iTrans SEPTA is the localized regional rail-specific version of a popular native mass transit app with, as Brooklyn web developer Adam Ernst describes it, “three killer features: offline access, live departure info, and push alerts.”
- Offline access: “Since schedules are stored right on your device, you can pull up the times within a couple seconds at most, no matter how spotty your cell connection,” he said.
- Live departure info: This “is incredibly useful for checking your train while you walk to the station. Right on the timetable view, iTrans shows you if each train is on time or late and how late it is,” he said.
- Push alerts: “You can just set an alert for your train line and get instant push alerts whenever there’s a disruption announced by SEPTA. You can even set alerts for individual trains: so if you usually take the 5:45 train from Market East, tap a switch and we’ll send you a push alert whenever it’s delayed on the days you choose,” he said.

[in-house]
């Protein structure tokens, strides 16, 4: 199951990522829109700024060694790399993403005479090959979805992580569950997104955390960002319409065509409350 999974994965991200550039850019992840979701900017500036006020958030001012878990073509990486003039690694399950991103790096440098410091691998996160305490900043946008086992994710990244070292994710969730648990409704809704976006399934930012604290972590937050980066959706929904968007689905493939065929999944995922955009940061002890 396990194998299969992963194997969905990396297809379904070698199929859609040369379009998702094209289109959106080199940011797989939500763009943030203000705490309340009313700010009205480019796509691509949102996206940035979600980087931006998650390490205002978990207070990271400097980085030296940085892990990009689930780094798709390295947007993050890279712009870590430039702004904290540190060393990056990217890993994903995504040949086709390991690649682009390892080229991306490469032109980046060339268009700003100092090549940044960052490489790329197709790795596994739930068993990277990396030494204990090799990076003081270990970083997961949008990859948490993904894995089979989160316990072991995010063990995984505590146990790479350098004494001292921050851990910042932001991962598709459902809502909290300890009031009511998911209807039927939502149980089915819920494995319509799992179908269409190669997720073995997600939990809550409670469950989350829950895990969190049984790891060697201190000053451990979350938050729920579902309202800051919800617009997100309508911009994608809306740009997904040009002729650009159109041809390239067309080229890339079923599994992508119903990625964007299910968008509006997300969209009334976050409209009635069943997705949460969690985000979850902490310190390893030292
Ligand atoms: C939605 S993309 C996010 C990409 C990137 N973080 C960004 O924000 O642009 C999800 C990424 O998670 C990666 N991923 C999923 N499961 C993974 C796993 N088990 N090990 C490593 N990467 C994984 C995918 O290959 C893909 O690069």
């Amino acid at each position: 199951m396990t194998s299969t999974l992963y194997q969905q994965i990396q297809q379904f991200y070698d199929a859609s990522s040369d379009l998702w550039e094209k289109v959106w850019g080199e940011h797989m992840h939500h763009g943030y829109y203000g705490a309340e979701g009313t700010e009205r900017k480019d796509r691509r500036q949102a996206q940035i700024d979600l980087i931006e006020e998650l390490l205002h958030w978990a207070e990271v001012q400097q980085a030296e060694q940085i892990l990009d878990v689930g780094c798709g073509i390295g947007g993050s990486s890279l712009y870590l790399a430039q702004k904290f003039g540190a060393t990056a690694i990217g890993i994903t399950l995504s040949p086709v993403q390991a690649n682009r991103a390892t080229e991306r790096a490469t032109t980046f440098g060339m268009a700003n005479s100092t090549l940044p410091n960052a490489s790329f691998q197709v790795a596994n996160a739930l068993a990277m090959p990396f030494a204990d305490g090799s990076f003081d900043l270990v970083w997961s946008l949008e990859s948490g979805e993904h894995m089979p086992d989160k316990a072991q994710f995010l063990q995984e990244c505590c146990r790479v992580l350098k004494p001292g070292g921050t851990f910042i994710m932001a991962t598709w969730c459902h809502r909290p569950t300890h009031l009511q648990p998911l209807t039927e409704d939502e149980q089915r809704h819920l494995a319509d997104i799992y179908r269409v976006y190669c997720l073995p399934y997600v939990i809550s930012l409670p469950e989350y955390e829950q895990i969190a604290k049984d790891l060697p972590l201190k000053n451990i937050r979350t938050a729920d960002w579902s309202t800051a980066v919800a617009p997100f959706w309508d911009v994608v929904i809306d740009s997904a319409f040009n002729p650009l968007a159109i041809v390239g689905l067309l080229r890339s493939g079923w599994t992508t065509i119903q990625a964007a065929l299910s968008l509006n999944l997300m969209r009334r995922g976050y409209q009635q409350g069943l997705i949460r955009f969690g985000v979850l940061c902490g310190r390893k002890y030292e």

The app costs $3.99 in the app store. Live departure info and push alerts are an additional 99 cents per month, said Ernst, since they “require server-side resources that I have to maintain.”
Wisconsin-bred, Ernst, 23, is a Princeton computer science graduate who, he says, “has been coding on iPhone since the day it was allowed. iTrans was one of the original 500 apps on the app store.”
Though he now lives in Brooklyn, Ernst has his fair share of experience riding SEPTA’s regional rail, which he uses with his college girlfriend who now lives in Chestnut Hill.
“It’s a great service: clean and reliable, and you can get right into the heart of the city,” he said. “And with the price of gas these days, it’s almost cheaper to take the train than drive — and it’s certainly cheaper when you throw in parking.”
Ernst has made iTrans his full-time job, creating versions for New York, New Jersey, Chicago and Los Angeles, with plans for other New York-area transit systems, “and hopefully someday a SEPTA app that includes the subways, buses, and trolleys,” he adds.
With experience with so many markets, Technically Philly asked Ernst to evaluate how SEPTA is doing in its efforts to be more open with its data:
“SEPTA’s data is in great shape, and they’ve been doing amazing work releasing real-time information — like train and bus location and delay info — through clean, usable APIs,” he said. “They’re ahead of many other transit agencies in this department, which is incredibly refreshing.”